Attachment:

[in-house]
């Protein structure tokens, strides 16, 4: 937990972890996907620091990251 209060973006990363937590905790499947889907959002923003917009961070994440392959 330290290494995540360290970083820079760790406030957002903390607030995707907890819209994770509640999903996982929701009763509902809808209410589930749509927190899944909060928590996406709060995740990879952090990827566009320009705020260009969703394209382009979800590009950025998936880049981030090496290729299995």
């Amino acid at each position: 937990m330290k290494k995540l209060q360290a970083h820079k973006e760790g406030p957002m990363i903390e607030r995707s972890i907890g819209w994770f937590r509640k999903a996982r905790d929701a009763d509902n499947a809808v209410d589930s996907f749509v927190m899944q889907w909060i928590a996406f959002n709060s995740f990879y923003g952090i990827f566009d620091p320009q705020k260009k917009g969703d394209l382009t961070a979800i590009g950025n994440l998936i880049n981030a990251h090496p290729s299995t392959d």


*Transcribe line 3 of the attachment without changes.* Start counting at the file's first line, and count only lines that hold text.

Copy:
């Amino acid at each position: 937990m330290k290494k995540l209060q360290a970083h820079k973006e760790g406030p957002m990363i903390e607030r995707s972890i907890g819209w994770f937590r509640k999903a996982r905790d929701a009763d509902n499947a809808v209410d589930s996907f749509v927190m899944q889907w909060i928590a996406f959002n709060s995740f990879y923003g952090i990827f566009d620091p320009q705020k260009k917009g969703d394209l382009t961070a979800i590009g950025n994440l998936i880049n981030a990251h090496p290729s299995t392959d």